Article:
Researchers are coming to new conclusions as they dig into the question of what makes some people and not others fall victim to fraud and online scams.
Victims often hate to admit they’ve been conned, so research is difficult. Even so, experts estimate that $40 billion to $50 billion a year is lost to consumer fraud, says a study by the Financial Fraud Research Center at Stanford University’s Center on Longevity.
The victims aren’t who you’d think
Some 30 million Americans are sucked into some type of financial fraud each year, says the American Psychological Association. Fraud comes in all shapes and sizes, from online dating-site deception, debt-collection scams, fake rental ads and worthless or nonexistent product sales to work-at-home schemes. (This Financial Fraud Research Center diagram gives a detailed breakdown.)
Victims include older people, yes, but also younger ones. Educated and undereducated. White-collar and blue-collar. Dumb people and smart ones. The Stanford study says:
An emerging conclusion in profiling research is that there is no generalized profile of a “typical” victim. Profiling studies that analyze victims by type of scam, however, have yielded a clearer picture of scam-specific profiles. In other words, while everyone is vulnerable, some people may be more vulnerable to particular scams than others.
AARP’s 2014 report, Caught in the Scammer’s Net, lists risk factors that make adults more likely to become victims of certain types of fraud. You’re likely to be targeted if you are:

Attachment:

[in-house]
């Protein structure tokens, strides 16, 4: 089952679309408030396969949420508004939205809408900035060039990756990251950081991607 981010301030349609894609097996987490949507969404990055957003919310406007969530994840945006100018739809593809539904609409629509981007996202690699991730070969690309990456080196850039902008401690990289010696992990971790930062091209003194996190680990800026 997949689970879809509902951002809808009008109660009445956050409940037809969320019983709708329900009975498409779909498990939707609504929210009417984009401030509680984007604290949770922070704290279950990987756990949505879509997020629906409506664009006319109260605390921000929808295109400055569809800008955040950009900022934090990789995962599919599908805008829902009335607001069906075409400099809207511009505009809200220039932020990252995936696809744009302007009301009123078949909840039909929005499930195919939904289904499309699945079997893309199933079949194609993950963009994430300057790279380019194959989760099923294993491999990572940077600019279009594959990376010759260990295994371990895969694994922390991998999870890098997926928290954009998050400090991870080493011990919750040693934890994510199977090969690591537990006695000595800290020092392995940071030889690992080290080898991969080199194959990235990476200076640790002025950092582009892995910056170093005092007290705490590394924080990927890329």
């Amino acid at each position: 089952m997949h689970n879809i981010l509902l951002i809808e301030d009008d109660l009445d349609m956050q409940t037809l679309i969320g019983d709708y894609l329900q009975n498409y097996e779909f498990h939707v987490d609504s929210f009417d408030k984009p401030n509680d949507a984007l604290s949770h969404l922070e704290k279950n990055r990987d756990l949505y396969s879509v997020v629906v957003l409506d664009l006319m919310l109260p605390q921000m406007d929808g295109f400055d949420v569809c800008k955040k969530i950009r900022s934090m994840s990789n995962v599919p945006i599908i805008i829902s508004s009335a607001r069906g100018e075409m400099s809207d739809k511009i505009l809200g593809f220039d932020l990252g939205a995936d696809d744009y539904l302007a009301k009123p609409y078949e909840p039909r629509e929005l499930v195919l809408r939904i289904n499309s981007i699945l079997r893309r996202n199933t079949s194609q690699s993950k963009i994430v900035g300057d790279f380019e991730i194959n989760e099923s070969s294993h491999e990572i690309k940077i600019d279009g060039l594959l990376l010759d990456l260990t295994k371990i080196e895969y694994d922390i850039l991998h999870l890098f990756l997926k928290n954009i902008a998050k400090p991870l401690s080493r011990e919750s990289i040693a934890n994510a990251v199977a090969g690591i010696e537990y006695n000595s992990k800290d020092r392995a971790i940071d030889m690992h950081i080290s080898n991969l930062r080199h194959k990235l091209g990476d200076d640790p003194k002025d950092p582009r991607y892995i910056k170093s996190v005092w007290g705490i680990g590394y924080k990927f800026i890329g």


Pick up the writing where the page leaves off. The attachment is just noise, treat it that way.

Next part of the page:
1. A white man
The typical victim of investment fraud is a man. He’s middle-aged, educated, financially literate and white, and he’s under financial pressure, psychologist Laura Carstensen, founding director of the Stanford Center on Longevity tells The American Psychological Association.
This makes sense, when you think about it. People who don’t ordinarily buy investments aren’t likely to fall for an investment scheme, or even to be offered it. In a phone interview with Money Talks News, Marti DeLiema, postdoctoral research fellow at the Financial Fraud Research Center, said:
Fraud victimization is really associated with exposure. The more you engage in the marketplace the more likely you are to be vulnerable. You have to be in the market for a product to get hooked.
Elders do get hit hard by scammers and they’re more likely to lose a significant amount of money to fraud, but generally that’s largely because scammers pick on them more.
Some susceptibility does come with age-related decline. Researchers have found that older people can have a harder time spotting liars, probably because of a decline in “emotional recognition,” or the ability to read others’ emotions accurately, the fraud researchers at the Stanford center said. But elders’ long experience in life also helps them spot fraud. On balance, they aren’t more susceptible than anyone else. DeLiema says:
We have found that older adults are disproportionately targeted, but once they are targeted they are not more likely to be victims. Most PSAs (public service announcements) are targeted at the elderly. Perhaps those messages are working, and maybe experience can outweigh cognitive decline.
Some services are marketed as useful to helping keep elders safe from fraud.
Contrary to popular wisdom, younger adults actually are more vulnerable than older people, according to research by Judy Van Wyk of the University of Rhode Island and Karen A. Mason of Washington State University in the Journal of Contemporary Criminal Justice. People 18 to 25 stood a 77 percent chance of becoming victims compared to people 65 to 75, who had a 44 percent chance, according to the study.
Scam artists alter their tactics depending on the unique vulnerability of their targets, says DeLiema. A young woman might not fall for a ‘grandparents scam’ (in which con artists pose as a grandchild in trouble) but she might fall for a weight loss scheme or a juice cleanse or an anti-aging cream because she feels insecure about aging.